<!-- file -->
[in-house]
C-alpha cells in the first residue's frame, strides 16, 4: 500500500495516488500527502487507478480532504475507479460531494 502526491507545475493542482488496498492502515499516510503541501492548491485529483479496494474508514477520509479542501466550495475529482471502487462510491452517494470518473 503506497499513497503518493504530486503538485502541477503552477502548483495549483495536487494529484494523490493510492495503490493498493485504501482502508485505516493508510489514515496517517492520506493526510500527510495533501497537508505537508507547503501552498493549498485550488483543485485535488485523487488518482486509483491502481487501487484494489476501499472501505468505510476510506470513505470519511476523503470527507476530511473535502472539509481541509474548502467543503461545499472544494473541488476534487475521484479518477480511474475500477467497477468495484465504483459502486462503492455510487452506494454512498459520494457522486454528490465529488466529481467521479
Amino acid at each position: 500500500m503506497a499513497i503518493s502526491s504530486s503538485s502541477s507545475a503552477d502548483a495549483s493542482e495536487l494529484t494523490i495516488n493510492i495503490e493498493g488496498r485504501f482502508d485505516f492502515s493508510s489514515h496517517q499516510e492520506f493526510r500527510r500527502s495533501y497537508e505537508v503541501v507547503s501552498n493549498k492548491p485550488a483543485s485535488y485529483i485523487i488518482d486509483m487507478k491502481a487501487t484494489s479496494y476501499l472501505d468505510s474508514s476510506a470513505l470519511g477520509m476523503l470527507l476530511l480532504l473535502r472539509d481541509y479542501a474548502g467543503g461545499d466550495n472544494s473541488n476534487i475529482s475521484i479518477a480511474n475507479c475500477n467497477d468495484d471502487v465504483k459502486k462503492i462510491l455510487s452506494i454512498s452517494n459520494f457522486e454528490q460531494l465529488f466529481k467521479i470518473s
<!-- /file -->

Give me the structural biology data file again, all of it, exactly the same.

[in-house]
C-alpha cells in the first residue's frame, strides 16, 4: 500500500495516488500527502487507478480532504475507479460531494 502526491507545475493542482488496498492502515499516510503541501492548491485529483479496494474508514477520509479542501466550495475529482471502487462510491452517494470518473 503506497499513497503518493504530486503538485502541477503552477502548483495549483495536487494529484494523490493510492495503490493498493485504501482502508485505516493508510489514515496517517492520506493526510500527510495533501497537508505537508507547503501552498493549498485550488483543485485535488485523487488518482486509483491502481487501487484494489476501499472501505468505510476510506470513505470519511476523503470527507476530511473535502472539509481541509474548502467543503461545499472544494473541488476534487475521484479518477480511474475500477467497477468495484465504483459502486462503492455510487452506494454512498459520494457522486454528490465529488466529481467521479
Amino acid at each position: 500500500m503506497a499513497i503518493s502526491s504530486s503538485s502541477s507545475a503552477d502548483a495549483s493542482e495536487l494529484t494523490i495516488n493510492i495503490e493498493g488496498r485504501f482502508d485505516f492502515s493508510s489514515h496517517q499516510e492520506f493526510r500527510r500527502s495533501y497537508e505537508v503541501v507547503s501552498n493549498k492548491p485550488a483543485s485535488y485529483i485523487i488518482d486509483m487507478k491502481a487501487t484494489s479496494y476501499l472501505d468505510s474508514s476510506a470513505l470519511g477520509m476523503l470527507l476530511l480532504l473535502r472539509d481541509y479542501a474548502g467543503g461545499d466550495n472544494s473541488n476534487i475529482s475521484i479518477a480511474n475507479c475500477n467497477d468495484d471502487v465504483k459502486k462503492i462510491l455510487s452506494i454512498s452517494n459520494f457522486e454528490q460531494l465529488f466529481k467521479i470518473s